By Loryn Stone
Of all the shit I don’t believe in, I have two strong personal philosophies. The first, is that all of life’s problems can be solved with a sandwich and a nap (in that order, very important). The second is that in order to get any good at doing something, you have to dive face deep into that shit and just handle in. Taste every dirty corner of it. Wreck it with your entire essence. Just annihilate it until you’ve wrung it out dry, pulled its strings taut, and the leftover putty is just soft, pliable ooze in your hands.
I’m talking about writing, of course. Did you think I was talking about fucking?
Wait! Don’t go- you’re not a pervert! Because you know what? Sex and writing, for many of us, go hand in hand. And you know what I learned during my time as a writer?
Sex scenes aren’t easy!
For those learning to write, Fan Fiction is a glorious place to start. Not only do you have a complete world built for you and ready to go, but you also have characters that you’re familiar with. You can move them along their pre-engineered universe without worrying about small details that sometimes bog our own original ideas down. It’s the perfect application for first-time smut writers. And truthfully, I don’t read anything but smutty Fan Fiction.
I mean, why choke down popcorn that isn’t lubed, er, buttered?
In my noob head, this was a simple win-win. I would take a prefabricated world, twist and bend its characters to my sick desires, and get mad awesome feedback in the comments section. My naughty-fandom word prowess would take over the internet!!!11!!111!
But that was before I understood the rules.
I thought being a seasoned Fic Lurker was enough, but it wasn’t. I’d written two dirty Fan Fictions about niche fandoms that really didn’t get much attention. But on my third try, I hit gold. I found a community that was starved for quality fics. I gave them the first chapter. They loved it. The second? I was golden. The third and forth followed in similar suit. And then…chapter five happened.
Chapter. Fucking. Five.
I struck out. HARD. I broke all the rules of Fan Fiction writing I didn’t know were there. The fandom tore me apart to the point where I had to delete the story and re-upload it in order to get all the hate off my story. In a hurry, I uploaded a new ending chapter and an apology letter to the readers. Because I didn’t know the rules. I didn’t know the game.
But along that road, I learned five important lessons when writing filthy Fan Fiction. And they are…
5. You have to take your time coaxing the tension
It goes without saying that first and foremost you have to know how to write. I can’t tell you how many Fan Fictions I’ve read where the reader, bless their effort, didn’t have a grasp of the physical structure of a story. But coaxing can be said for any romance or erotica genre, really, it’s amazing how many writers forget it. Like old school pornography, my favorite Fan Fics (and porn scenes, who am I kidding) are the ones that have a deliberate buildup to the goods. But there’s a very delicate balance. Jump in too fast and it’s like sticking your tongue into a dried-up salt shaker. Your reader isn’t emotionally (or physically) invested yet and wasn’t ready for that hot dog to fling down the hallway quite yet. Like, my hand hasn’t even left the trackpad yet and these characters are already changing positions?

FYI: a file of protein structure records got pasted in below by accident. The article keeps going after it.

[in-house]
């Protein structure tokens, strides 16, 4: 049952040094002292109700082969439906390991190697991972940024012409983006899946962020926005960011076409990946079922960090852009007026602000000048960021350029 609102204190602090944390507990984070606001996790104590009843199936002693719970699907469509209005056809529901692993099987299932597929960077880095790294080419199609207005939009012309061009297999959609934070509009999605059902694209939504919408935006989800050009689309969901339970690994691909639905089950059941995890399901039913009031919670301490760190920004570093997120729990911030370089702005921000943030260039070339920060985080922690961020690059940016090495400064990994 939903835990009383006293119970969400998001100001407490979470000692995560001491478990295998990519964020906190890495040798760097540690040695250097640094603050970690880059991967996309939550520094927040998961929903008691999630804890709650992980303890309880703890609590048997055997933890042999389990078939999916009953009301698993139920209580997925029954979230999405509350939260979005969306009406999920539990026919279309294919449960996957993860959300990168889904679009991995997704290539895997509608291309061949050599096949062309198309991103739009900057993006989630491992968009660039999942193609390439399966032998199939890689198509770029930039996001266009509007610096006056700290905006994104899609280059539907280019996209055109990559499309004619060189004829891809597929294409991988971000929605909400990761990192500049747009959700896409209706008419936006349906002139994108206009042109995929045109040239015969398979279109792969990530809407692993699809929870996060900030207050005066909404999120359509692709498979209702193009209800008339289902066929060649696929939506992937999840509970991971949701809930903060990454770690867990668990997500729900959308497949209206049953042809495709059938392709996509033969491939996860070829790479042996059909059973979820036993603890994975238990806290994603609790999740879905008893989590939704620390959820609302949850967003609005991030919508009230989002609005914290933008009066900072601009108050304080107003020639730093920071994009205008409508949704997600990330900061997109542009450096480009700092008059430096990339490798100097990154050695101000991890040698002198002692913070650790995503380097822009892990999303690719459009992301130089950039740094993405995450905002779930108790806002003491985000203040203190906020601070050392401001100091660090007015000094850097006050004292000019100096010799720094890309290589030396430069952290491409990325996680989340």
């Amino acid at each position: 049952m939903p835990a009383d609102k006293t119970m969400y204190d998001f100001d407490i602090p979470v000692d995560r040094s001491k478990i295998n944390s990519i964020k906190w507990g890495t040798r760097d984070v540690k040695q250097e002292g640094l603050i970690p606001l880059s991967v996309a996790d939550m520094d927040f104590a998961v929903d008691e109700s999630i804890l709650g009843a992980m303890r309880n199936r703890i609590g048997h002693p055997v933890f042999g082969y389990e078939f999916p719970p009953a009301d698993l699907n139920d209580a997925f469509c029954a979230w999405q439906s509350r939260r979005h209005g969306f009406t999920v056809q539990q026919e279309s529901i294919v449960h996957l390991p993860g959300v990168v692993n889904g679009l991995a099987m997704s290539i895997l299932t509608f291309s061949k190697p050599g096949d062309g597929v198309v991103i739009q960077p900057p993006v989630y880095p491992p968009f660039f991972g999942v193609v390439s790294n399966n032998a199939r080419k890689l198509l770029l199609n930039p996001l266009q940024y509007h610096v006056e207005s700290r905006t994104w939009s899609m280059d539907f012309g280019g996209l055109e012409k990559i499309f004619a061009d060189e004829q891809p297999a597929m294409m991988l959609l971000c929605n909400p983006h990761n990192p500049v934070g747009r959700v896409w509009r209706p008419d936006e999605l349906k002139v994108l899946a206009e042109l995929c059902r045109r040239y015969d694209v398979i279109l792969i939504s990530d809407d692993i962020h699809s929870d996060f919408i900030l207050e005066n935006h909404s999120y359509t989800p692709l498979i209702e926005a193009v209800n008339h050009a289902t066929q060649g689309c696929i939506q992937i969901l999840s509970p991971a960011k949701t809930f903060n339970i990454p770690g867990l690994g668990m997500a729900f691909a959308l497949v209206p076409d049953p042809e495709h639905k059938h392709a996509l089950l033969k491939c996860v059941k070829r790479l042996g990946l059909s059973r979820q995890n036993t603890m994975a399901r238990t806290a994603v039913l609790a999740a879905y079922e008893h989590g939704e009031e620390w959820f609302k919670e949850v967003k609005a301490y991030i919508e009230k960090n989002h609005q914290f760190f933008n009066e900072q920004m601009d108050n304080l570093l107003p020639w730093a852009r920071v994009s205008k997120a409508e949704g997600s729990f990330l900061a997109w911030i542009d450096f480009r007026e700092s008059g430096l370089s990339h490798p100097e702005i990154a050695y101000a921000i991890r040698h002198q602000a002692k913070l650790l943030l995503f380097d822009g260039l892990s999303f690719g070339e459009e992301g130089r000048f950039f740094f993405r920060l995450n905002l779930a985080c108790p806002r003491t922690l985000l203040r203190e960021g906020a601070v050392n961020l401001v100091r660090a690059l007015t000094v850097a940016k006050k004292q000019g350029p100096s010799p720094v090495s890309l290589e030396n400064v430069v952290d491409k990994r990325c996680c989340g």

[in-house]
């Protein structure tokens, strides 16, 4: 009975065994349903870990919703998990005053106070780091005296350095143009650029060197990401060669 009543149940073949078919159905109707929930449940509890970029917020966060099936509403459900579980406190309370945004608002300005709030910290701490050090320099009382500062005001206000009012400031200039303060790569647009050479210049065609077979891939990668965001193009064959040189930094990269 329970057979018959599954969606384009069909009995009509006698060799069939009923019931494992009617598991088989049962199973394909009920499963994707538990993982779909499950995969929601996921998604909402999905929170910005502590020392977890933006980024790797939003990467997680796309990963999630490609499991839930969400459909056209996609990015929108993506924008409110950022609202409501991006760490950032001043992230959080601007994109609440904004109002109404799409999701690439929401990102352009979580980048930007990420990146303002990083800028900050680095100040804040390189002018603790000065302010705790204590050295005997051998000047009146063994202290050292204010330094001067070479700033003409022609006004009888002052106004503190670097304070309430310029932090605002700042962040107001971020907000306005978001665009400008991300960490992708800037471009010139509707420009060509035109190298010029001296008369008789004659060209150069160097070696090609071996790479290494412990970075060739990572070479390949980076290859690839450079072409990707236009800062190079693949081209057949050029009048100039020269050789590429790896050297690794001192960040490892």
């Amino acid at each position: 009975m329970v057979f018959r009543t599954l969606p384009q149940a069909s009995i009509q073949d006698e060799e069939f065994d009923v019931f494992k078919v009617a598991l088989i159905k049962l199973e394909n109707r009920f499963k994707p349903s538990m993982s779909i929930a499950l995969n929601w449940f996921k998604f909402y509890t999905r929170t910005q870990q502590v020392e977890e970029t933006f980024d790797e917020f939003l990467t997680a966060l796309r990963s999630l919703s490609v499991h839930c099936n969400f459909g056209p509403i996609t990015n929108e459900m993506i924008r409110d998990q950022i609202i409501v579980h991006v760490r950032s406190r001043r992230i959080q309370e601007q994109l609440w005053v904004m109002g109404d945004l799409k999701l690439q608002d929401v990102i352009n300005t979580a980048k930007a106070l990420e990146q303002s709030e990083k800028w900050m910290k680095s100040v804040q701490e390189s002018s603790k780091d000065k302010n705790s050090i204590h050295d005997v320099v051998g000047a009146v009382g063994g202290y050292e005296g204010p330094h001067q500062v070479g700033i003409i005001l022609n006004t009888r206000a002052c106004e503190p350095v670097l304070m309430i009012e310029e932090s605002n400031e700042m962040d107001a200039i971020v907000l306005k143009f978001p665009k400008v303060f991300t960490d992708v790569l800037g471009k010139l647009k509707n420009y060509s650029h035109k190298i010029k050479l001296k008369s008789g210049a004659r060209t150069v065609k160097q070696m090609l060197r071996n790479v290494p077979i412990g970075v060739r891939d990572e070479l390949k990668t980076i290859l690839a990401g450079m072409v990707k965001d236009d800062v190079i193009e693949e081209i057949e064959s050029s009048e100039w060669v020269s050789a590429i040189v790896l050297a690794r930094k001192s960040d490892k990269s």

Get the fuck out of here.
On the flipside, I’ve read Fan Fictions that just take way too long to get to the stuff I’m there for. Like really, we all know we don’t want to be at this party unless it gets weird, so why are you wasting everyone’s time by serving apple juice?
We. Want. LEMONS. Gnarly, twisted, fermented lemons.
Those stories that waited until chapter six or longer are just ones that I can’t get behind. I’m not so invested in your Alternate Universe that I’m going to let my sweet honey well go dry waiting for your characters to smash their parts together in heavy detail.
4. That said, you have to use the right language
There’s power in words. And it’s intriguing which words affect people more than others. For example, there’s that “c-word” that’s popular nomenclature for female lady parts that seems to get many all bent up. But for the rest of us, it’s a perfectly reasonable word. To others, its irresistibly sexy. That’s the word they want to hear when they imagine a thing getting stuffed into another thing.
Other words, such as vagina, may be seen as too clinical and therefore doing nothing to stimulate our sexy nether-region-electric-tingle-glitter in the great below. My favorite “not-pussy” word is sex, as used with exhausting frequency in Anne Rice’s Claiming of Sleeping Beauty erotica series. But when it comes to dude parts, good old cock seems to be the word that works well in all flavors of fiction. Hell, I’d even read the word “length” over penis. Seriously, give me that cock, but keep your penis away from me.
These are all very important elements to consider when writing a fuck-scene! No joke! Sensory writing is imperative, and we all need visuals to get ourselves immersed in the moment. Take a tongue. Put it on a nipple. Now add an action word. No, touch isn’t good enough. Let’s graze. Flick. Swirl. Flick. Taste. Suck. Ravage.
Do you feel the tension building? Or am I just creeping you out?
Choose your own adventure.
But off the bat, we don’t always know which words to use! And truthfully, the word has to match the ambiance of our universe. Maybe your story is hard, fast, and rough. Thus, you need to find the balance of sensory language to support that? Have a flowery, swirling whirlwind romance? Well, take the time to find the words for that too. You’d better do it right! Or you know what?
Those fans are gonna come get ya.
3. You have to (kinda) stay within the canon
From my experience reading/writing fan fiction, especially dirty ones, readers tend to need a familiar backdrop of some flavor. Truthfully, while I know they exist, I’ve never personally met anyone in person who likes Alternate Universe or Crossover Fan Fiction. This is where you take familiar characters and put them in a new setting (like making Sansa and Joffrey high school students at the Westeros Charm School of Patience and Tolerance) or taking Zootopia characters and making them meet characters from Elder Scrolls (an actual Fan Fic that somehow landed in my email inbox and made me question all of my PopLurking decisions from age 13 to the present).